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Grab your coat! We're going on a journey...

Last month, we bought a new (old) campervan. It's something I've wanted for years, so we were delighted to find one up for sale just down the road - and lucky enough to put in the winning bid. Lovingly named Lola, the van marks the next phase in our journeys around Scotland. But you don't need your own van - or even a tent - to come on today's adventure. Because I'm talking about the research impact* journey. This journey takes you through the research process, laying the foundations for impact as you go. So grab your coat and join us. You know you want


* When we talk about research impact, we use the basic definition that research impact is the provable effects or benefits of research in the world beyond academia.

Our impact journey consists of 8 stops, each one designed to help you think about impact at different stages of your research, from designing the initial research question or issue to writing about the change your research has made. It's a work in progress, based on my experience of working on REF Impact Case Studies, impact features and impact training over the past couple of years, and drawing on lots of other impact thinking. And it's not a linear journey - there might be times when you need to loop back a stop or two before moving forward. But hopefully, by the end of the journey, you'll have all the basic information you need to start planning for impact.

1: What difference will your research make?

Impact planning starts at the point when you begin to design your research project. As you approach new research, think about the purpose of the project, or why you're doing the research. What issues are you trying to explore? What problem are you trying to solve? What gaps are you trying to fill? A really useful tip – taken from the Impact Literacy Workbook, by Dr Julie Bayley and Dr David Phipps and published by Emerald – is to quantify this purpose. Is there too much of something, or too little? Is there insufficient understanding? Or are you addressing unsafe practices? Once you've quantified the problem or issue, think about the difference that your research will make to the world beyond academia. So, if your research is addressing too much of something, then the impact will be a reduction in that amount. If there's too little of something, your research will help to increase it. If your research is exploring unsafe practices, then impact of your research will be to increase safety. Or, if the issue is poor quality information in a particular area, then your impact will be around improving the quality of information. I've worked with researchers in a wide range of disciplines – from the fine arts to bench scientists – and this approach has been helpful across the subject areas.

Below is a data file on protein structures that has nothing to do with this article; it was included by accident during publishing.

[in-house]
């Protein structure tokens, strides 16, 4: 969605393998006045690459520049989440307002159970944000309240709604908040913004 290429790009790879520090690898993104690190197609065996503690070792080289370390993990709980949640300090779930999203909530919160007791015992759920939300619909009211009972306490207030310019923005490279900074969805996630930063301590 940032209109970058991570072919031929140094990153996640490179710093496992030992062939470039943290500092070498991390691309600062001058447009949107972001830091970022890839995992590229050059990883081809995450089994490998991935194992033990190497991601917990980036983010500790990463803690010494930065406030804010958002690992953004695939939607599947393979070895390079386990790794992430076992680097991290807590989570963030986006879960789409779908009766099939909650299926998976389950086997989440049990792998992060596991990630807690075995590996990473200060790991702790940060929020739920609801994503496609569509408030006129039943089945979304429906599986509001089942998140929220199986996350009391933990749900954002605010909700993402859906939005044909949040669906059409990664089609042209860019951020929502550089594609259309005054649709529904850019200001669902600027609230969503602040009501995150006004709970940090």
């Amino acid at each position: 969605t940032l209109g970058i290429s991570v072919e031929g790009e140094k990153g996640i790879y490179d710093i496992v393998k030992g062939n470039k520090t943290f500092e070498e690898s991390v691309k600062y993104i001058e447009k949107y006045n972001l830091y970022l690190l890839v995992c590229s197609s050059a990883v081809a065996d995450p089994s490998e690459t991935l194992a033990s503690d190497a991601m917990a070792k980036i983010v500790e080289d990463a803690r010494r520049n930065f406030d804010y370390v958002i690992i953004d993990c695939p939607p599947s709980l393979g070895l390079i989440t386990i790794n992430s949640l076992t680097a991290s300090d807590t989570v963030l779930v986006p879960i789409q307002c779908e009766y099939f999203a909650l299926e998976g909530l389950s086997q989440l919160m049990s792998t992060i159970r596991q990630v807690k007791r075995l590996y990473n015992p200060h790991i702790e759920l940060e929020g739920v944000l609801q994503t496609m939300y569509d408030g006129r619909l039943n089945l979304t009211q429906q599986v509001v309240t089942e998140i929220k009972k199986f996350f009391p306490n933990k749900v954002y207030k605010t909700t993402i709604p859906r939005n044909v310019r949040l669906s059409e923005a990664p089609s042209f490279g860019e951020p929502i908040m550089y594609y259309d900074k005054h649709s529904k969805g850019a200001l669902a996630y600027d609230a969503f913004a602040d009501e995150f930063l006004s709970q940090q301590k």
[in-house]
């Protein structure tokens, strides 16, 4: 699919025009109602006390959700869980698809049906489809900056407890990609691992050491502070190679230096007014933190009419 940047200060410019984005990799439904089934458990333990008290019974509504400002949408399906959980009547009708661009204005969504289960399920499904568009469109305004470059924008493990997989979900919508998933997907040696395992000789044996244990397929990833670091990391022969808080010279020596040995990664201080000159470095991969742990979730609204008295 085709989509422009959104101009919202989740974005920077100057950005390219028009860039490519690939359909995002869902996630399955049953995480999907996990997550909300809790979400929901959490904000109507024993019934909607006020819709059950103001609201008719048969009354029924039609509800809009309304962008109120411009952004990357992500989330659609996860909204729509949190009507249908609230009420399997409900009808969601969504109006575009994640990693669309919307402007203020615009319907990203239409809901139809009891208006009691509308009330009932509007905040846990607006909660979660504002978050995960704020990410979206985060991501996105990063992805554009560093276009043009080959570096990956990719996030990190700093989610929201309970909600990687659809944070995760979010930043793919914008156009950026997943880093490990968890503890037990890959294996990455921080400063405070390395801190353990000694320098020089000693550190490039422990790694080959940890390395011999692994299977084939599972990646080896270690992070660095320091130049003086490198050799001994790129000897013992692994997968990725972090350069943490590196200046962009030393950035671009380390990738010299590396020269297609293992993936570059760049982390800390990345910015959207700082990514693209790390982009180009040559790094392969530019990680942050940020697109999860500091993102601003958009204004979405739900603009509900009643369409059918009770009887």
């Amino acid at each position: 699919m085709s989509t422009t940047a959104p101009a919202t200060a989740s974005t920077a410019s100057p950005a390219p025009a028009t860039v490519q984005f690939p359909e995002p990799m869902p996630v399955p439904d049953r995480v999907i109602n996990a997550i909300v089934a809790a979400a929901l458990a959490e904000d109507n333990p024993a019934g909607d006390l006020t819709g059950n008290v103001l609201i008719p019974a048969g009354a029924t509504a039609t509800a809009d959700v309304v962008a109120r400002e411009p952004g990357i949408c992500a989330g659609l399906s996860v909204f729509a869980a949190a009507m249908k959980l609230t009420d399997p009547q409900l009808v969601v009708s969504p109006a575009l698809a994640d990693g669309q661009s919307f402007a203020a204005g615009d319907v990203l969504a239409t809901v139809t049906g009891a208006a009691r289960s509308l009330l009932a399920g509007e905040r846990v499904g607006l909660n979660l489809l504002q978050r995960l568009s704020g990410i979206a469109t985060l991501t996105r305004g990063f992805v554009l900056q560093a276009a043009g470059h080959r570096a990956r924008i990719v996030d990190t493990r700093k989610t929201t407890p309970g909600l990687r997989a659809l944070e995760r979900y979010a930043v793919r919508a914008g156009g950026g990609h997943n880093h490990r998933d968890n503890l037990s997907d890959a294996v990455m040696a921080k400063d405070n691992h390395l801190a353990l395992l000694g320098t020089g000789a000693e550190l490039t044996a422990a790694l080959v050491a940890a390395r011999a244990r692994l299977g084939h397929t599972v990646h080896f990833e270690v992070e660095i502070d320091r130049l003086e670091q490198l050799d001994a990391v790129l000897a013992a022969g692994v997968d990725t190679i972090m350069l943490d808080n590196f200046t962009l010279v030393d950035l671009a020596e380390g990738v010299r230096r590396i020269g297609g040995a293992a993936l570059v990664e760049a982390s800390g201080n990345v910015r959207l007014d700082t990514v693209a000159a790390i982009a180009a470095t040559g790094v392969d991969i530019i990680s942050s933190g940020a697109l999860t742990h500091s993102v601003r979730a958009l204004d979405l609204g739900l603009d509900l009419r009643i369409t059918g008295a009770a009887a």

2: Who is your research for?

Once you’ve articulated the question or issue that your research is going to address, the next stop on the impact journey is to think about who your research is for: both those who might benefit from the findings AND those who should be included throughout the research process. Your research could involve and benefit lots of different groups of people, so take time to think about who those groups might be. You might be doing research that provides evidence for a policy, so your beneficiaries would be policy makers and, in time, users of that policy. Your research might develop a new approach for health and care services, involving patients and clinicians throughout the research process and benefitting health and care professionals and members of the public. Your research might create new cultural capital, benefitting museums, the cultural sector and community groups. Being clear about who the research is for will help throughout your impact journey.

3: How will you reach these people?

Next, think about how you might involve people in your research and make them aware of the findings. If you're working with others throughout your project, this could be through co-production at different stages of the process, participatory research, consultation with stakeholder groups to understand their ideas, perceptions or experiences or asking for feedback at different project milestones to help you shape the next phase. You might need to work with others to help raise the profile of your research, prepare briefings, or share the findings with practitioners. The more you involve different people in your research, the more champions you’ll have to talk about your project and the better informed your research will be – as you’ll have listened to the needs of potential beneficiaries and taken those needs into account. There are lots of tools out there to help you identify stakeholders and engage with them in different ways, and a great place to start is the National Co-ordinating Centre for Public Engagement.

4: What skills and resources do you need?

Skills for research and skills for creating change in the world beyond academia are not always the same so you'll also need think about what you’ll need to deliver your impact ambitions. Will you need to manage partnerships? Work with communities? Influence policy makers? Manage events? Or commercialise a product or process? Identify the specific skills you’ll need to achieve the impact you want, reflect on any gaps, and then build a team with the right skills or build your own expertise. Impact can also require additional resources, so think carefully about this from the start of the project. Will you need a website (and someone to manage it?)? Event budgets? An online survey platform? Additional time to work with others or share your results? Think about what you’ll need to achieve impact and then seek advice on available funds.